I prepared a booklet (PDF) of materials that I use to teach a short class in web accessibility. There really isn’t a great resource for a class in web accessibility that covers the basics in just a few hours. I took some of my handouts and made such a resource for you. It’s a free download.
How do we achieve accessibility? Follow these simple guidelines.
Create web sites that
Use web standards
Use semantic HTML: POSH
Integrate accessibility from the start of a project
What is POSH?
Plain old semantic HTML
The Hypertext Markup Language is meant to format text into semantic elements. Most HTML tags are self-describing, that is, the tag itself describes the semantic meaning of the text it is meant to format.
Make sure the HTML elements that content is placed in are really describing the content. Use heading tags (<h1>, <h2>, etc.) for headings. Use list tags for lists. Use table elements properly.
There are only a couple of exceptions to the semantic nature of HTML: the generic container elements <div> and <span> do not have semantic underpinnings.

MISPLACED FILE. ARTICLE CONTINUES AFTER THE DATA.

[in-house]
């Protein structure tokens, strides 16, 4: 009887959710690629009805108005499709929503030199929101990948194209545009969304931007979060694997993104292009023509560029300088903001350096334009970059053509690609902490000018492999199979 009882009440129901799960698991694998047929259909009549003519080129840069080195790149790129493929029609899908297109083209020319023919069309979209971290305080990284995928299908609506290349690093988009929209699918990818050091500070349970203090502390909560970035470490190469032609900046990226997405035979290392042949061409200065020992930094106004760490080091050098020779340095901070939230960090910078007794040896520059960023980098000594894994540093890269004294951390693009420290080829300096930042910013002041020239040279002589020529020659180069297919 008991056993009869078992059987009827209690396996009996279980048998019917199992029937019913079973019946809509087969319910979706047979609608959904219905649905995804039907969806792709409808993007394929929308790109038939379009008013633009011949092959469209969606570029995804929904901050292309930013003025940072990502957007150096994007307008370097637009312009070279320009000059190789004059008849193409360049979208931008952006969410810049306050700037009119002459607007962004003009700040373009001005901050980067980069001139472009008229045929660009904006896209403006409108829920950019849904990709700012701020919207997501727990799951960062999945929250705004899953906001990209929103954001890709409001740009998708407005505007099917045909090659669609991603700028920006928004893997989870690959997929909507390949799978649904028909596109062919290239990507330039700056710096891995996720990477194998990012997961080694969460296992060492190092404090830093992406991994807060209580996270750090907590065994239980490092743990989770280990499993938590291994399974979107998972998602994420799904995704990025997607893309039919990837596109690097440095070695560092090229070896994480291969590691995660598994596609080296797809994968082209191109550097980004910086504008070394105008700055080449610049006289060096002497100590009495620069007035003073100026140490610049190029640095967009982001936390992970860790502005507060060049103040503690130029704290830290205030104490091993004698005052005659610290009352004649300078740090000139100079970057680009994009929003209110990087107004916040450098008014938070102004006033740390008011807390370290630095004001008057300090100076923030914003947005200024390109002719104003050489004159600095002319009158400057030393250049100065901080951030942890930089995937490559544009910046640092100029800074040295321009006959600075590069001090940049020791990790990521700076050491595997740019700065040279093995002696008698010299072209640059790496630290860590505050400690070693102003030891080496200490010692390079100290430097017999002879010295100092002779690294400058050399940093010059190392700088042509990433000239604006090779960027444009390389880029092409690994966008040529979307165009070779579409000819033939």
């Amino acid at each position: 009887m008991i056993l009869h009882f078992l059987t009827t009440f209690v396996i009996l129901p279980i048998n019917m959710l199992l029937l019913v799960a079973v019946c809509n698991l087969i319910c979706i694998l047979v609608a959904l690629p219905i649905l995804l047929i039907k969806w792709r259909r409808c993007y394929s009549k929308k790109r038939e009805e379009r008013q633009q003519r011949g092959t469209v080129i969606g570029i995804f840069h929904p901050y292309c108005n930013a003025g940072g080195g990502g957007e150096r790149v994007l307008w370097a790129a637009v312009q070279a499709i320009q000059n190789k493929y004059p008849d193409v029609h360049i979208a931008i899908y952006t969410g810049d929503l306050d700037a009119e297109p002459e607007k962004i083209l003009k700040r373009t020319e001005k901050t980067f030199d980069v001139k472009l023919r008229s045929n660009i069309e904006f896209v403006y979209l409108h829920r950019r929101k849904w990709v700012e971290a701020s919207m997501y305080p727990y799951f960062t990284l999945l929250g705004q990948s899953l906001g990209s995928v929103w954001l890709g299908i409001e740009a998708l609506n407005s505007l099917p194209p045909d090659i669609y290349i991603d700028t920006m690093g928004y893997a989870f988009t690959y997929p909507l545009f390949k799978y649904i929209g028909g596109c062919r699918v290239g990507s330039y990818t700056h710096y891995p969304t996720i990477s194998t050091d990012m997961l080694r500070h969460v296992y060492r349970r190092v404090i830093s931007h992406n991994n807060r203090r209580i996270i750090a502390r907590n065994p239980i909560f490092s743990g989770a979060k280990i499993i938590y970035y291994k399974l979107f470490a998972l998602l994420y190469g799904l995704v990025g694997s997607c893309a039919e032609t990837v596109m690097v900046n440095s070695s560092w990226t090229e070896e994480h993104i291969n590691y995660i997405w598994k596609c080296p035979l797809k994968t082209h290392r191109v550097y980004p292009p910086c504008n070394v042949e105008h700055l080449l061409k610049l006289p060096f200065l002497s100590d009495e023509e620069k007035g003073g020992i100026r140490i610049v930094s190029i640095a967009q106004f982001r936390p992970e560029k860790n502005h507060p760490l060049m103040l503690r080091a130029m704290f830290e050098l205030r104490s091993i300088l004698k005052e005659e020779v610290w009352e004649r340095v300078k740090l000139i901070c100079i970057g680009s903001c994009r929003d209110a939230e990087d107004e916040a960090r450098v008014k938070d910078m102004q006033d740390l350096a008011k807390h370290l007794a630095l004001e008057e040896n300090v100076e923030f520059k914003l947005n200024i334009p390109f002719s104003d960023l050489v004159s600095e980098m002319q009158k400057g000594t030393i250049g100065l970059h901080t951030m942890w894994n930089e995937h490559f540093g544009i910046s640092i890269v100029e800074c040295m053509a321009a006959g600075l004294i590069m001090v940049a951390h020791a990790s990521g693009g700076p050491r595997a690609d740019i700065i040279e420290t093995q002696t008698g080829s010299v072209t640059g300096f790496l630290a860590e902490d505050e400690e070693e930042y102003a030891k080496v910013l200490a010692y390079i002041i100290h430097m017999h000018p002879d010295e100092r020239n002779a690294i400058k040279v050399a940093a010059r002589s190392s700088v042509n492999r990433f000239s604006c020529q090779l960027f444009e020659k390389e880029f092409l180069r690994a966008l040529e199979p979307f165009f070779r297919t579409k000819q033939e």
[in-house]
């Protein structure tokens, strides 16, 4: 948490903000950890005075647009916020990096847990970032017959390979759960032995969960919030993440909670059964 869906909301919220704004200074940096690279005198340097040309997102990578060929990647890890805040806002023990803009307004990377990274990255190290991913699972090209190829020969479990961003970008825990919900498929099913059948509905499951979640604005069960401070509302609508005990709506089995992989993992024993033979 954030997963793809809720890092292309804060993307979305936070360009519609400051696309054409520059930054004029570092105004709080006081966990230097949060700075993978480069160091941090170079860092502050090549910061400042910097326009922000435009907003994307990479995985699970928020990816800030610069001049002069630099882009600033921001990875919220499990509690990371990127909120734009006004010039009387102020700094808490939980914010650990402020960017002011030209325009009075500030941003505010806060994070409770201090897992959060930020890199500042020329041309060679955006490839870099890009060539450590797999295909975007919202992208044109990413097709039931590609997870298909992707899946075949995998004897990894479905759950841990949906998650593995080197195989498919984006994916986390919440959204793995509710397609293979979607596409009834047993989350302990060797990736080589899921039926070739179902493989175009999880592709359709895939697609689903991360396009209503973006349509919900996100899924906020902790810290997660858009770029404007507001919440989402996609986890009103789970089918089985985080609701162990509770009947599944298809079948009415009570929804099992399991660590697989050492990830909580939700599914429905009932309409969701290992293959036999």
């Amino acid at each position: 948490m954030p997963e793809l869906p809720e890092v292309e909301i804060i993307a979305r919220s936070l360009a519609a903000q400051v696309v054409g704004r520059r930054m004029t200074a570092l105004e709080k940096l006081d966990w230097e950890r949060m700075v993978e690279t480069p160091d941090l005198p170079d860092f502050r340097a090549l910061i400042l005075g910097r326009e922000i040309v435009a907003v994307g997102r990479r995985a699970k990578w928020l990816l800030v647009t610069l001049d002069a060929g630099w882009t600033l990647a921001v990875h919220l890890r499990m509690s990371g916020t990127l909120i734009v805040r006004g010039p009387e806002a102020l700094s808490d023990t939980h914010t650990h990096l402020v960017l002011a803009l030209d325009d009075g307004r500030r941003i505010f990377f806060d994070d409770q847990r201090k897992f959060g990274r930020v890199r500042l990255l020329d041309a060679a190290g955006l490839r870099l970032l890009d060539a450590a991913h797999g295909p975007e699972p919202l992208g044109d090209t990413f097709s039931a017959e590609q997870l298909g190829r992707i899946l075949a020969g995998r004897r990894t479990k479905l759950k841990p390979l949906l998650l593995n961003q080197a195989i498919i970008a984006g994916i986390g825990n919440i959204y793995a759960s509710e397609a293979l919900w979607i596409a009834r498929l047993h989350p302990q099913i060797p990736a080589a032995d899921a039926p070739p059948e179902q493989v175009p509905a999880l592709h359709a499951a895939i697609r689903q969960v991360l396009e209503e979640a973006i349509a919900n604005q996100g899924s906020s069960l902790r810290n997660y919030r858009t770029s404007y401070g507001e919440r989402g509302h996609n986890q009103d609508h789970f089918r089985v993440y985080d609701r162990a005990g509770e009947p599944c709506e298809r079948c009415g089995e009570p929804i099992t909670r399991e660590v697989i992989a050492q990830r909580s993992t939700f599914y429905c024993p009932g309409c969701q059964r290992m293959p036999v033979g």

What is POUR (or the WCAG 2.0 guidelines)
Provide text alternatives for any non-text content so that it can be changed into other forms people need, such as large print, Braille, speech, symbols, or simpler language.
Provide alternatives for time-based media
Create content that can be presented in different ways (for example, simpler layout) without losing information or structure.
Make it easier for users to see and hear content, including separating foreground and background.
Make all functionality available from a keyboard.
Provide users enough time to read and use content.
Do not design content in a way that is known to cause seizures.
Provide ways to help users navigate, find content, and determine where they are.
Make text content readable and understandable
Make web pages appear and operate in predictable ways
Help users avoid and correct mistakes
Maximize compatibility with current and future user agents, including assistive technologies.